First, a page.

Loans and tuition and debt, oh my!
College is one of the first thing on any high school student’s mind—especially at Northwood. But a high GPA and good test scores can only get you so far. The financial cost of higher education is often a bigger factor in students’ decisions than their own qualifications, and for a good reason—college is expensive. But the rate at which college tuition is rising is ridiculous. It has become increasingly difficult for students, even with the support of their families, to afford higher education, leaving many unable to pursue a degree.
For example, according to USA Today, USC increased its tuition by about $2,000 just this past year. That leaves its current $51,442 tuition fee at a whopping $20,000 more than the nationwide average for private colleges.
It makes sense that college tuition rates would rise with inflation, but according to CNBC, they have already surpassed that routine increase. Tuition fees are also rising faster than financial aid and family income rates, leaving students with no choice but to go far into debt or miss out on a good education.
Higher education is something that all students, no matter their ability to pay or their social status, should be able to access. By increasing college tuition, the only thing the colleges are doing is inhibiting lower income students from being able to get a better education and allowing those at the top to continue to take advantage of a system already tilted in their favor.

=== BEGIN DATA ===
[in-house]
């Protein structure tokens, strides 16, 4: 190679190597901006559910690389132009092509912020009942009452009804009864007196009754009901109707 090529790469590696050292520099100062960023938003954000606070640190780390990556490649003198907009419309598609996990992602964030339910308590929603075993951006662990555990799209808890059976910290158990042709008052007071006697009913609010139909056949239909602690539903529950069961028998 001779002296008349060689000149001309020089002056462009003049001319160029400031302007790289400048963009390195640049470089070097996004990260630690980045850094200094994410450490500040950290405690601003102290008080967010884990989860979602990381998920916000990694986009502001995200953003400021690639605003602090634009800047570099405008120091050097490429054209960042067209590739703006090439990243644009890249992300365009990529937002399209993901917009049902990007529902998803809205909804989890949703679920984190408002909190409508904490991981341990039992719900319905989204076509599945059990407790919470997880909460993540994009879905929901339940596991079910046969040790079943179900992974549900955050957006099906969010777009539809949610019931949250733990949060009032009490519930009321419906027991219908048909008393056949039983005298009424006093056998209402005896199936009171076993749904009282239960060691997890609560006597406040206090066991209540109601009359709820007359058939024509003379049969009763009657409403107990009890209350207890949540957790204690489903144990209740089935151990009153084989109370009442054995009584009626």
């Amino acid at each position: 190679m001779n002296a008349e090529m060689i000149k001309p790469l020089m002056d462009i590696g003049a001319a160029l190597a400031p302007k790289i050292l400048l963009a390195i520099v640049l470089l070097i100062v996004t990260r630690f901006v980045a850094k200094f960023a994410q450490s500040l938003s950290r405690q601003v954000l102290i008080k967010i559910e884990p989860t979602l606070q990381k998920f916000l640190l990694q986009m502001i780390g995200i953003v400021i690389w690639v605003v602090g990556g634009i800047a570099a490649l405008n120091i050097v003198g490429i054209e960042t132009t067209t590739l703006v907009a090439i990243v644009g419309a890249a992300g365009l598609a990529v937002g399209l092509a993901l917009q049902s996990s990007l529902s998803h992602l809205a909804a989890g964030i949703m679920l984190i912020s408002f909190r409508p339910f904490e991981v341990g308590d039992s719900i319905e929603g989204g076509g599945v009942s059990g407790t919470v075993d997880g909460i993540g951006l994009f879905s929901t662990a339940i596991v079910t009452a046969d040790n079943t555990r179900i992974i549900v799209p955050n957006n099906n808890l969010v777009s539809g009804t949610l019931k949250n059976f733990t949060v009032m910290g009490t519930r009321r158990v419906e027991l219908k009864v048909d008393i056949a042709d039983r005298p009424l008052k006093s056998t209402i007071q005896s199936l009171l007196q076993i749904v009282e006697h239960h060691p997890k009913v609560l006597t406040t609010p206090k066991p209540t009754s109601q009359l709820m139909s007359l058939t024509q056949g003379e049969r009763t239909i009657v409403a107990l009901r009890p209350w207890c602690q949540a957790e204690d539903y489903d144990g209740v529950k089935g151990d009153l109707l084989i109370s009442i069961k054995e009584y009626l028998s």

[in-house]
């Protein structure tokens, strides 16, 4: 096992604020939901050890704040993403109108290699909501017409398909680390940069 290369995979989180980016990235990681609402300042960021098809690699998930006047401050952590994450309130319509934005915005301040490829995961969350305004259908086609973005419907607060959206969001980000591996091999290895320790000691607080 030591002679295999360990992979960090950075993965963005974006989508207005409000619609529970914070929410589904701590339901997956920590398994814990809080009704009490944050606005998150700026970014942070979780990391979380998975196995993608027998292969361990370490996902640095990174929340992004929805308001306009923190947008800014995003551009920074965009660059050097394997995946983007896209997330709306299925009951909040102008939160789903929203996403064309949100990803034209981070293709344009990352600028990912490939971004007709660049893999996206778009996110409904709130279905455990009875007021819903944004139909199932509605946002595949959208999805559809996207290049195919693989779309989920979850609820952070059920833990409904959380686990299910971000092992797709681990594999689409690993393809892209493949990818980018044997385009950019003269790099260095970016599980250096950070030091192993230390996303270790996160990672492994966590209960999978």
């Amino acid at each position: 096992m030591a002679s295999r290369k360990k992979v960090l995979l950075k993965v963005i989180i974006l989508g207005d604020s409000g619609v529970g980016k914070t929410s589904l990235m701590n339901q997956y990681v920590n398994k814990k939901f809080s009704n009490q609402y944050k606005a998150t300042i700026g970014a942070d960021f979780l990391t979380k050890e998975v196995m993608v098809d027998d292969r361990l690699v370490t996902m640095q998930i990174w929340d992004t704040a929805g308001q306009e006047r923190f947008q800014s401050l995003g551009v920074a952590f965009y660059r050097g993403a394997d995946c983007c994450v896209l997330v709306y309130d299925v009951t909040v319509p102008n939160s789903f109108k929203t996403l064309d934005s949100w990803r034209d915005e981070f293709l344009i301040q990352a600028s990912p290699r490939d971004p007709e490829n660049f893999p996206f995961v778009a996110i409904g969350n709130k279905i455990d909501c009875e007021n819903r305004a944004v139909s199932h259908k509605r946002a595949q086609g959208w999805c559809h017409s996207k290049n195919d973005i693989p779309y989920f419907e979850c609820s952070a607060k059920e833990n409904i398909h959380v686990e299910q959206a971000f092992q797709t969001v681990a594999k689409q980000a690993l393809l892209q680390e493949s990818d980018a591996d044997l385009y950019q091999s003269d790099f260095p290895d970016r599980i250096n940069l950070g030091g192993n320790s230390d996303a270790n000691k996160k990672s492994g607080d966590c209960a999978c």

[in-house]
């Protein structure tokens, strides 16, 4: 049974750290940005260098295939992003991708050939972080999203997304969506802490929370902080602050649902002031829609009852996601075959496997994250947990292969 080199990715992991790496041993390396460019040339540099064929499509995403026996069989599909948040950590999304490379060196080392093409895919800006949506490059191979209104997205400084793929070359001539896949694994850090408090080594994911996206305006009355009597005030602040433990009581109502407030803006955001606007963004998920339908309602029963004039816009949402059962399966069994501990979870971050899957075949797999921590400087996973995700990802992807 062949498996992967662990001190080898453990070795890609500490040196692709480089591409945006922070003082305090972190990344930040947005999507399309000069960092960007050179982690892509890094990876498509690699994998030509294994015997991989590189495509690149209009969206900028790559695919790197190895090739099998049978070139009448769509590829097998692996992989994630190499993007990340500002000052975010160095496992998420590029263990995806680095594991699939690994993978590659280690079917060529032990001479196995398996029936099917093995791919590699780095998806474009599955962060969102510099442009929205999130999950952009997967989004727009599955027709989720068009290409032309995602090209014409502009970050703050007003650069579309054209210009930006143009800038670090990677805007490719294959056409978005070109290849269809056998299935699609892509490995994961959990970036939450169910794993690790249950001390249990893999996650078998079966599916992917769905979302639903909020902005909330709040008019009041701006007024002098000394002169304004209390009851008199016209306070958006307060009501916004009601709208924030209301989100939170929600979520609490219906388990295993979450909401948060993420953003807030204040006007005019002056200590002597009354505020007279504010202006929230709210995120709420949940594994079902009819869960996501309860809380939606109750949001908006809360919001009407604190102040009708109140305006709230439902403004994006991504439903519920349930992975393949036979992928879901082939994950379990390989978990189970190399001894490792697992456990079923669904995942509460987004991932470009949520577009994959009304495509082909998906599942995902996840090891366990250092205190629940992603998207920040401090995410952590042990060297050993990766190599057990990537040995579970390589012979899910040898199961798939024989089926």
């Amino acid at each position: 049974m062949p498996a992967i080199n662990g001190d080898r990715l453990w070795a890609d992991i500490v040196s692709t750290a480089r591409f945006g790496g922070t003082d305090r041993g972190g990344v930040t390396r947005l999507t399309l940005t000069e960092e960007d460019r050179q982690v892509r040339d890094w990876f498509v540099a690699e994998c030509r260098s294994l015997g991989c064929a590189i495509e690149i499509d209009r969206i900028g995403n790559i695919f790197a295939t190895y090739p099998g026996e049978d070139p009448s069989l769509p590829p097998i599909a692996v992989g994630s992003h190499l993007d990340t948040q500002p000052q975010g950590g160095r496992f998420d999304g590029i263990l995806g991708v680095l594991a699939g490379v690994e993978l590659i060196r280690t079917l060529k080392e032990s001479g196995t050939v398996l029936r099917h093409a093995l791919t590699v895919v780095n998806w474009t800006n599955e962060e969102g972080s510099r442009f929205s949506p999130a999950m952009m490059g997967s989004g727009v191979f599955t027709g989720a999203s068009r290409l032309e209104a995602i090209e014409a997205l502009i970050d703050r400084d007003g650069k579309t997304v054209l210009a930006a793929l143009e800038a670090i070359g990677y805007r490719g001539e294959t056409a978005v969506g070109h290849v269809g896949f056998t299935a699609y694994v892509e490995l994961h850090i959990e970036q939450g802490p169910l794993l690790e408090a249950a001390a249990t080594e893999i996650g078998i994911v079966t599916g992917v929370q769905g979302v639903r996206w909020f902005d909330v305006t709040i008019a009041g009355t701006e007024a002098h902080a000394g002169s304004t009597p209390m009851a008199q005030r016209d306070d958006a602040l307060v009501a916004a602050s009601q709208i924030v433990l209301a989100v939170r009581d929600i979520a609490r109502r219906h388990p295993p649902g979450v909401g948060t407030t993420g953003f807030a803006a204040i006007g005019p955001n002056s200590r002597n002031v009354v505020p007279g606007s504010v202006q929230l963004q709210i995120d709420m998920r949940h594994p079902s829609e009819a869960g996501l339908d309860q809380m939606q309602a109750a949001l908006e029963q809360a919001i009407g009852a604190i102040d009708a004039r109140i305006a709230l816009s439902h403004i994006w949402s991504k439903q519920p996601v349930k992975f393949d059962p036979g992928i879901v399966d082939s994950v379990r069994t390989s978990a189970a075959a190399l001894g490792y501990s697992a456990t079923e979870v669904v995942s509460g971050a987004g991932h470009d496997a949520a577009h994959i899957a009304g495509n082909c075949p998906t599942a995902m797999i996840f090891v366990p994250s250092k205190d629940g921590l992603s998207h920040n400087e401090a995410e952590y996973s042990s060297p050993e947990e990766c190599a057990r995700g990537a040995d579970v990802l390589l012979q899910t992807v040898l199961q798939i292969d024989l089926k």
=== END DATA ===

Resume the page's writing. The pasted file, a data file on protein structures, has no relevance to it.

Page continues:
Sure, students can take out loans to help pay for their college tuition, but these loans often place an extremely heavy burden on them later on in life. In many cases, students are unable to pay off their debt until decades after finishing college. It is extremely unreasonable to force anyone to spend the rest of their lives constantly paying off old debts just because they wanted to go to college. So why would colleges want students up to their knees in debt?
Of course, the blame doesn’t only belong to colleges. Public colleges that rely on taxpayer funds are left with no other option than to raise tuition when they are hit with a decrease in state funding. This is where the government has to step in and allocate more money to make sure that these public colleges become more affordable for students.
Colleges have to start lowering their tuition and the government has to make sure that college isn’t unreasonably expensive. We no longer live in an era where education is a privilege only afforded to the wealthy. Get with the times, America, and let us have our education without the burden of crippling debt.